ANN ARBOR, MI – Law Enforcement of Michigan’s 1931 abortion ban was blocked by a court on Wednesday. who replaced her temporary order with permanent ban.
Michigan Court of Claims Judge Elizabeth Gleicher held that the Michigan Constitution’s due process provision was broad enough to cover reproductive rights.
“The Michigan State Constitution protects the right of all pregnant women people make offline health decisions”, she wrote, and later: “The exercise of the right to physical integrity means the exercise of the right to determine when in her life a woman will best prepared physically, emotionally and financially to be mother.”
Gleicher’s original interim order preceded the U.S. Supreme Court’s ruling. Dobbs v. Jackson Women’s Health Organization resolution in June.
Dr. Sarah Wallett, Chief Medical Officer for Planned Parenthood of Michigan, says this means that abortion rights are protected while there are still many of pending litigation.
“But it does help reassure doctors and patients who really concerned that this may not always be the case in Michigan,” she told the Michigan Public Radio Network.
Michigan covert abortion law threatens abortion providers with criminal charges.
Gleicher’s opinion was somewhat technical. Is not directly bar prosecutors from bringing charges against abortion providers. Instead, she directed Michigan Attorney General Dana Nessel to report prosecutors right to abortion remain protected. Nessel has already she said she won’t bring charges under the 1931 law.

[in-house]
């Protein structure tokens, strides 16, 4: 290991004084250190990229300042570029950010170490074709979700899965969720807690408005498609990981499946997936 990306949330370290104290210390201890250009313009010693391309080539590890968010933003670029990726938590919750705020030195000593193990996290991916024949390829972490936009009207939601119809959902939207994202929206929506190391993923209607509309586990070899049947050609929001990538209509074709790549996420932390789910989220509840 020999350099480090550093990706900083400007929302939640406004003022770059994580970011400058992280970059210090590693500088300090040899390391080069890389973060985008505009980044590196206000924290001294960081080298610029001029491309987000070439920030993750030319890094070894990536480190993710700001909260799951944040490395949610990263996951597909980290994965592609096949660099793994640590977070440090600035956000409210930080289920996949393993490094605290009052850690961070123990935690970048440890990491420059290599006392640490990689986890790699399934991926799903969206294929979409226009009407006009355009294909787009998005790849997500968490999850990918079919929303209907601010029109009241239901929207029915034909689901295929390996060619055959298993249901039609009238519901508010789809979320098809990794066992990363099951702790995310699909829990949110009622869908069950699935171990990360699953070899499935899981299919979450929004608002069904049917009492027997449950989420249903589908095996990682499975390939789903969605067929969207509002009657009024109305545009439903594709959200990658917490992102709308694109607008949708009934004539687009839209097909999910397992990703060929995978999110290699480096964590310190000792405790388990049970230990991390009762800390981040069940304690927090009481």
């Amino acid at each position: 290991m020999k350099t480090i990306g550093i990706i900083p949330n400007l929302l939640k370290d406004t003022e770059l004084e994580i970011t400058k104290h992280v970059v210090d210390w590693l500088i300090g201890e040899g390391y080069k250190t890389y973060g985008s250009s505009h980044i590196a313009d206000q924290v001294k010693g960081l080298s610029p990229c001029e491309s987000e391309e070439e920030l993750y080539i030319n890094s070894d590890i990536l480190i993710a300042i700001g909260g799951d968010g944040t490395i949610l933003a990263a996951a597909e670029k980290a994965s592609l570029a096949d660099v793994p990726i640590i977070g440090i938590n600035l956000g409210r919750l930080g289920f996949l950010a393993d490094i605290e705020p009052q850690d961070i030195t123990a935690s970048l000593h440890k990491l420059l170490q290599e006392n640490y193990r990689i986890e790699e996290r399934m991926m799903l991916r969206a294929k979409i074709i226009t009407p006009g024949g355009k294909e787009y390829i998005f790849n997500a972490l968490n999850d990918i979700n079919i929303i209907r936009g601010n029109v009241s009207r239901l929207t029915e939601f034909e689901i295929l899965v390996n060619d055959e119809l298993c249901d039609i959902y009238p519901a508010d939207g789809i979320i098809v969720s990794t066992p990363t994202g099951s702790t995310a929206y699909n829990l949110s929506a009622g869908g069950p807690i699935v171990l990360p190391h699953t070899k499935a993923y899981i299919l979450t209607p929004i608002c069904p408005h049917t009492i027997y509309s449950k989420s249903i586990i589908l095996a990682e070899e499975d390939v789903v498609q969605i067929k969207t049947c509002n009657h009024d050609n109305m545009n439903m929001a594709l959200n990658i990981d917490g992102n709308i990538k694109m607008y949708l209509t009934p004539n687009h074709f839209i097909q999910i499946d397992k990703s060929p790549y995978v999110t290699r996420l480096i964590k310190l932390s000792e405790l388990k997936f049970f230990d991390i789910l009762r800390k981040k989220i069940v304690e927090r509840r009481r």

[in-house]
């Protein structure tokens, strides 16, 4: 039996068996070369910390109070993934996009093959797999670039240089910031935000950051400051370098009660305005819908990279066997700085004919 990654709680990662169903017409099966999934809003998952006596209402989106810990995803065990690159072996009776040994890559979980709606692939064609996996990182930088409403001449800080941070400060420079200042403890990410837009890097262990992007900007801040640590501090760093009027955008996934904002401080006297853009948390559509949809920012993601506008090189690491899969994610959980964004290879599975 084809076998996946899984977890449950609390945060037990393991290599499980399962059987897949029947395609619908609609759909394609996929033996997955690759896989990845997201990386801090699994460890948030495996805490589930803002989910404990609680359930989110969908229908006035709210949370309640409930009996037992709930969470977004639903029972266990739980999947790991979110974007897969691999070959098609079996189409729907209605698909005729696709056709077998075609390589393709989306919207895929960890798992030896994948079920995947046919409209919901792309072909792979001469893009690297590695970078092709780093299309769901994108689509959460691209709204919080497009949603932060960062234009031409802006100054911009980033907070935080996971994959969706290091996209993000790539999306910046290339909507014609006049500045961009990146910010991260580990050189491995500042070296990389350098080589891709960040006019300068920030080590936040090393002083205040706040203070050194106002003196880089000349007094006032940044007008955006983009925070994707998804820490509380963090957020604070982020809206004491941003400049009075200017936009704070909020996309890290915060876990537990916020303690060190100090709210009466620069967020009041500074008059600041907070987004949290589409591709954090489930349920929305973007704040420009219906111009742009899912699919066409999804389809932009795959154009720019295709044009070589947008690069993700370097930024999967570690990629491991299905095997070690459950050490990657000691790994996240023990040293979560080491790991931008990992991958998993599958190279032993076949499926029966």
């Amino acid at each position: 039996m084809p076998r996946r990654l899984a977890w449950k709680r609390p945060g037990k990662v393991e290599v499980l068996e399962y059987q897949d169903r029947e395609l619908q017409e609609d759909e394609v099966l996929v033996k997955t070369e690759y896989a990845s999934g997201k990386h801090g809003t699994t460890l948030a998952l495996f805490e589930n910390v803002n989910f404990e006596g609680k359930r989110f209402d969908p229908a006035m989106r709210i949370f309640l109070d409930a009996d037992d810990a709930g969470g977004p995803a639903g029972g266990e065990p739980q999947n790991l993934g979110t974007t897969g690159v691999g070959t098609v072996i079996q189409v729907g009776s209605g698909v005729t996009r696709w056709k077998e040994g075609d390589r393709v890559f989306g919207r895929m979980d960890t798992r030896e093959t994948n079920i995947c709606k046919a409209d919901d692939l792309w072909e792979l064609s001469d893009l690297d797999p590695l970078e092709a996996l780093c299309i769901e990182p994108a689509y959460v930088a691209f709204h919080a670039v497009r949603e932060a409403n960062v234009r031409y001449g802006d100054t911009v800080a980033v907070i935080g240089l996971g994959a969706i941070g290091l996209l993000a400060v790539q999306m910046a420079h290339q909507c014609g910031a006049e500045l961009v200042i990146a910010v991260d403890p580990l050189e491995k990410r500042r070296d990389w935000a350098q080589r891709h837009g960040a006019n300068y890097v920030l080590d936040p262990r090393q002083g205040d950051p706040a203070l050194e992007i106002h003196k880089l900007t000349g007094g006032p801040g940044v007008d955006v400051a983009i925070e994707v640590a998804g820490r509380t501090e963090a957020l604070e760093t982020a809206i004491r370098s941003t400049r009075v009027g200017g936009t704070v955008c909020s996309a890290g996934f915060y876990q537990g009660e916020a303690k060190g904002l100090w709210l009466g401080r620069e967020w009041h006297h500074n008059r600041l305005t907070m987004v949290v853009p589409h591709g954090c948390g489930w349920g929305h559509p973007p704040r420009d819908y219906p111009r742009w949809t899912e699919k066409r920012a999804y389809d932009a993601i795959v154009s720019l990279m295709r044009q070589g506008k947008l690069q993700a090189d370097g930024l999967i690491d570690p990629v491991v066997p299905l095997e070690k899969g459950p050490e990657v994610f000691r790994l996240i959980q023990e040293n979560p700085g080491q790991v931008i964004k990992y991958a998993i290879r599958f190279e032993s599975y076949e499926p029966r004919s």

According to attorney David Kallman, the distinction is meaningless. who represents the county prosecutors who say they are allowed to serve criminal charges under the 1931 law
“Incredible,” he said. “Talk about shift and change in our constitutional form of government. I didn’t understand the state of Michigan now, according to Judge Gleicher, controls as well as runs all 83 county prosecutors offices in this is the state.”
it one of several court cases related to abortion in play in Michigan. It might join at least three decisions which were appealed to the Michigan Supreme Court. there is also separate case that seeks an abortion rights amendment on November vote.
The court is expected rule This week on a challenge to the petition campaign, which collected almost signatures – record — in attempt to introduce a proposed reproductive rights amendment on November vote.